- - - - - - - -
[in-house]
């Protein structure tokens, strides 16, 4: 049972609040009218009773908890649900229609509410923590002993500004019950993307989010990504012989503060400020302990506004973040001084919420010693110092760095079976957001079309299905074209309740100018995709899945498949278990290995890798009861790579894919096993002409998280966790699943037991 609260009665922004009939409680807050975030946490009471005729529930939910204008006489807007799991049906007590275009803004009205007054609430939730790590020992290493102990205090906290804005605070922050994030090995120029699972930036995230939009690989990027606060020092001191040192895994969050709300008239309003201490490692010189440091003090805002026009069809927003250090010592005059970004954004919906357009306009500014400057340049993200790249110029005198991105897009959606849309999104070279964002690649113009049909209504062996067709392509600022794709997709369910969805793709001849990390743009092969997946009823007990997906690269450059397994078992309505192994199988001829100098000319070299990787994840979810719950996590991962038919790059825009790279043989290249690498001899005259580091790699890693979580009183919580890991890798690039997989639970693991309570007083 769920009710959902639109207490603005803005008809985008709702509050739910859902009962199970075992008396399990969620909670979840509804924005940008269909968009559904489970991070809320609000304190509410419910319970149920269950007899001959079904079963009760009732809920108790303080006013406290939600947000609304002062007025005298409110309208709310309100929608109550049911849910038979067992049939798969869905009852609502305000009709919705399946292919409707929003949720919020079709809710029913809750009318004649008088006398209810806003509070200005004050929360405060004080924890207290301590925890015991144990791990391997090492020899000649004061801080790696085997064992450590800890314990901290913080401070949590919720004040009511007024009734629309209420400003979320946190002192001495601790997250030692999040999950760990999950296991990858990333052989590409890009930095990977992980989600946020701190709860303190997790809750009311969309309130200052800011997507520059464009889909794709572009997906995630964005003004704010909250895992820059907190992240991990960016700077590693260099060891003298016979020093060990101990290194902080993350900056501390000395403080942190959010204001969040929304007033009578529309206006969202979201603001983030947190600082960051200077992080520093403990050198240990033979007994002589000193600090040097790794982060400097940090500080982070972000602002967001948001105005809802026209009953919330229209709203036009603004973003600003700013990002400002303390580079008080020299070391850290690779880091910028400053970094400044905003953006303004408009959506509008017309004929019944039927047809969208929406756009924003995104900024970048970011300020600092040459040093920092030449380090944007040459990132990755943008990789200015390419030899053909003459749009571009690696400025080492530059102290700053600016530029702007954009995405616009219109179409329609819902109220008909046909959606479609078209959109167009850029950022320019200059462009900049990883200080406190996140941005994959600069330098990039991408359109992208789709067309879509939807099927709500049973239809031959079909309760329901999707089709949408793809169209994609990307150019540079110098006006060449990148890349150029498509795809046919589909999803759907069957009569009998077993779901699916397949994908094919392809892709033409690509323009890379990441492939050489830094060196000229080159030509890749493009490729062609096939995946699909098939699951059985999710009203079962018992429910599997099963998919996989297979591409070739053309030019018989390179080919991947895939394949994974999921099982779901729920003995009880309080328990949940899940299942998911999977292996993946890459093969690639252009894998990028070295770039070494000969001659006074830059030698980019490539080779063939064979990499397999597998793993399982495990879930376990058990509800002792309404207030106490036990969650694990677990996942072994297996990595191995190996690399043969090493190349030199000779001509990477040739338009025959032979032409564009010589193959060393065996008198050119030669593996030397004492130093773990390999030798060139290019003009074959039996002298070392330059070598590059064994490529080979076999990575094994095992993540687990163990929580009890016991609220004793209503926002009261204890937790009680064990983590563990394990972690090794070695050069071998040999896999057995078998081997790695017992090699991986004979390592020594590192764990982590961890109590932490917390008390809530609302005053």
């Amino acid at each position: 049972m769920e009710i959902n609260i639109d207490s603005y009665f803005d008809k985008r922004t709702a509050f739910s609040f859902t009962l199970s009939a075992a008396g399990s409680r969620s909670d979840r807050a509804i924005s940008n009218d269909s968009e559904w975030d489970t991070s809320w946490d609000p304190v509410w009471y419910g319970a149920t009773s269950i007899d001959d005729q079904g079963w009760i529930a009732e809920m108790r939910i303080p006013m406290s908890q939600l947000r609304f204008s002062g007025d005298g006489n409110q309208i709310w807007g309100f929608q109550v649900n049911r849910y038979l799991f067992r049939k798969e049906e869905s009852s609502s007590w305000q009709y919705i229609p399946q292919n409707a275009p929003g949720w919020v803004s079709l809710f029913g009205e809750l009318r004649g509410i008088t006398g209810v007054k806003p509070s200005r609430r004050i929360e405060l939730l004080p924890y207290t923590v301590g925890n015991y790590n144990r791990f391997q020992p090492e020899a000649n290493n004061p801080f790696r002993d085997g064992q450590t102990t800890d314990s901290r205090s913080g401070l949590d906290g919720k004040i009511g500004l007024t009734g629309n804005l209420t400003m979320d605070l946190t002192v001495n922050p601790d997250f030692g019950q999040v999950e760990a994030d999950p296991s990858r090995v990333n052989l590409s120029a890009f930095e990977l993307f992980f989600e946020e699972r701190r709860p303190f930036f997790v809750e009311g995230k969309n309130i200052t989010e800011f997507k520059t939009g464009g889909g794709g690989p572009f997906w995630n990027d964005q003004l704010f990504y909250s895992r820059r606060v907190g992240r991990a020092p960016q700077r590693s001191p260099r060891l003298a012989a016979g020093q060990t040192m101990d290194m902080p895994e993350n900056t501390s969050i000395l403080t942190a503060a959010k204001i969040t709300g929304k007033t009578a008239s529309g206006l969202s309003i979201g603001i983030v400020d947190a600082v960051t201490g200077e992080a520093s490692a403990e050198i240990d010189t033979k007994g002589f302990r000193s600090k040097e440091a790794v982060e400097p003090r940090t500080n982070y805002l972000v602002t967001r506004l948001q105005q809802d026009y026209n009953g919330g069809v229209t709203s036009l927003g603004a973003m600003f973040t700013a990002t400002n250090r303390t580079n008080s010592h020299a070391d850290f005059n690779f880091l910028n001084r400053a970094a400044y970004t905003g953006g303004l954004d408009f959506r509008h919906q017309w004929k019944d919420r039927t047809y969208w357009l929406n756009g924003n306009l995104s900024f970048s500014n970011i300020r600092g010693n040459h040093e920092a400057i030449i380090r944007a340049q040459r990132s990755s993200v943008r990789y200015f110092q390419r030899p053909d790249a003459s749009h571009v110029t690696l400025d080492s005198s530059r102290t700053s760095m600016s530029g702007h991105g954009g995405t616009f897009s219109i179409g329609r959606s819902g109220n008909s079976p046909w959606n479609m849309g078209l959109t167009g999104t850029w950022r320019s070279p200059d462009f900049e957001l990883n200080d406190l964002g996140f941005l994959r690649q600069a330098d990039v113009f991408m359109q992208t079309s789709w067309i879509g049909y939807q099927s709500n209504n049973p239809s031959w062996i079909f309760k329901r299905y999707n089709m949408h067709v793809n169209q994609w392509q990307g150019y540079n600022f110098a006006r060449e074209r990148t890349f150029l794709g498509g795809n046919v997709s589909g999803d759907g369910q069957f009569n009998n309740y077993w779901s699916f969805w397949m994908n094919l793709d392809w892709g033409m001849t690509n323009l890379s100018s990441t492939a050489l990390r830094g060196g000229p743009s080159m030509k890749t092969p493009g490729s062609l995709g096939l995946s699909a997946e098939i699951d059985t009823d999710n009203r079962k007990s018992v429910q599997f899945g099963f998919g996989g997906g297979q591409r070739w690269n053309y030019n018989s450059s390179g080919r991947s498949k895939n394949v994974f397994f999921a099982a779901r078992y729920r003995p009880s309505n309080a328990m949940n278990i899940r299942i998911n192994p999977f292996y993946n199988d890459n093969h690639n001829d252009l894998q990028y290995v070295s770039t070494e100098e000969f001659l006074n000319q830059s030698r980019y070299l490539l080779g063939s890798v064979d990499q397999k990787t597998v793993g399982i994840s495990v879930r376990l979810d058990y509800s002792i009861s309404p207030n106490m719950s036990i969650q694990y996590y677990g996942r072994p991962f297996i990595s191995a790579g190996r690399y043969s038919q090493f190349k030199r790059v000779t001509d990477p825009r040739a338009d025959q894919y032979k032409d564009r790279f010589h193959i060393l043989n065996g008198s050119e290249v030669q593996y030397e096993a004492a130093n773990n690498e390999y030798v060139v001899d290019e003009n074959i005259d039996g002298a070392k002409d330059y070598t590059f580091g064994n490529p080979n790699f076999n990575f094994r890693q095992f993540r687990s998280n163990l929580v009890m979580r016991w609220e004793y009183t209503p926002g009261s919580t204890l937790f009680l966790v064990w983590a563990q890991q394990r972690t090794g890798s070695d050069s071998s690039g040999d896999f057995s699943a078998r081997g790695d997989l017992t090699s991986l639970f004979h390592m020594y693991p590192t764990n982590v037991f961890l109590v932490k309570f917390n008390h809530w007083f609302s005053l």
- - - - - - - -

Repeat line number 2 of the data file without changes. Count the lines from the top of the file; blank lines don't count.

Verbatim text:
């Protein structure tokens, strides 16, 4: 049972609040009218009773908890649900229609509410923590002993500004019950993307989010990504012989503060400020302990506004973040001084919420010693110092760095079976957001079309299905074209309740100018995709899945498949278990290995890798009861790579894919096993002409998280966790699943037991 609260009665922004009939409680807050975030946490009471005729529930939910204008006489807007799991049906007590275009803004009205007054609430939730790590020992290493102990205090906290804005605070922050994030090995120029699972930036995230939009690989990027606060020092001191040192895994969050709300008239309003201490490692010189440091003090805002026009069809927003250090010592005059970004954004919906357009306009500014400057340049993200790249110029005198991105897009959606849309999104070279964002690649113009049909209504062996067709392509600022794709997709369910969805793709001849990390743009092969997946009823007990997906690269450059397994078992309505192994199988001829100098000319070299990787994840979810719950996590991962038919790059825009790279043989290249690498001899005259580091790699890693979580009183919580890991890798690039997989639970693991309570007083 769920009710959902639109207490603005803005008809985008709702509050739910859902009962199970075992008396399990969620909670979840509804924005940008269909968009559904489970991070809320609000304190509410419910319970149920269950007899001959079904079963009760009732809920108790303080006013406290939600947000609304002062007025005298409110309208709310309100929608109550049911849910038979067992049939798969869905009852609502305000009709919705399946292919409707929003949720919020079709809710029913809750009318004649008088006398209810806003509070200005004050929360405060004080924890207290301590925890015991144990791990391997090492020899000649004061801080790696085997064992450590800890314990901290913080401070949590919720004040009511007024009734629309209420400003979320946190002192001495601790997250030692999040999950760990999950296991990858990333052989590409890009930095990977992980989600946020701190709860303190997790809750009311969309309130200052800011997507520059464009889909794709572009997906995630964005003004704010909250895992820059907190992240991990960016700077590693260099060891003298016979020093060990101990290194902080993350900056501390000395403080942190959010204001969040929304007033009578529309206006969202979201603001983030947190600082960051200077992080520093403990050198240990033979007994002589000193600090040097790794982060400097940090500080982070972000602002967001948001105005809802026209009953919330229209709203036009603004973003600003700013990002400002303390580079008080020299070391850290690779880091910028400053970094400044905003953006303004408009959506509008017309004929019944039927047809969208929406756009924003995104900024970048970011300020600092040459040093920092030449380090944007040459990132990755943008990789200015390419030899053909003459749009571009690696400025080492530059102290700053600016530029702007954009995405616009219109179409329609819902109220008909046909959606479609078209959109167009850029950022320019200059462009900049990883200080406190996140941005994959600069330098990039991408359109992208789709067309879509939807099927709500049973239809031959079909309760329901999707089709949408793809169209994609990307150019540079110098006006060449990148890349150029498509795809046919589909999803759907069957009569009998077993779901699916397949994908094919392809892709033409690509323009890379990441492939050489830094060196000229080159030509890749493009490729062609096939995946699909098939699951059985999710009203079962018992429910599997099963998919996989297979591409070739053309030019018989390179080919991947895939394949994974999921099982779901729920003995009880309080328990949940899940299942998911999977292996993946890459093969690639252009894998990028070295770039070494000969001659006074830059030698980019490539080779063939064979990499397999597998793993399982495990879930376990058990509800002792309404207030106490036990969650694990677990996942072994297996990595191995190996690399043969090493190349030199000779001509990477040739338009025959032979032409564009010589193959060393065996008198050119030669593996030397004492130093773990390999030798060139290019003009074959039996002298070392330059070598590059064994490529080979076999990575094994095992993540687990163990929580009890016991609220004793209503926002009261204890937790009680064990983590563990394990972690090794070695050069071998040999896999057995078998081997790695017992090699991986004979390592020594590192764990982590961890109590932490917390008390809530609302005053």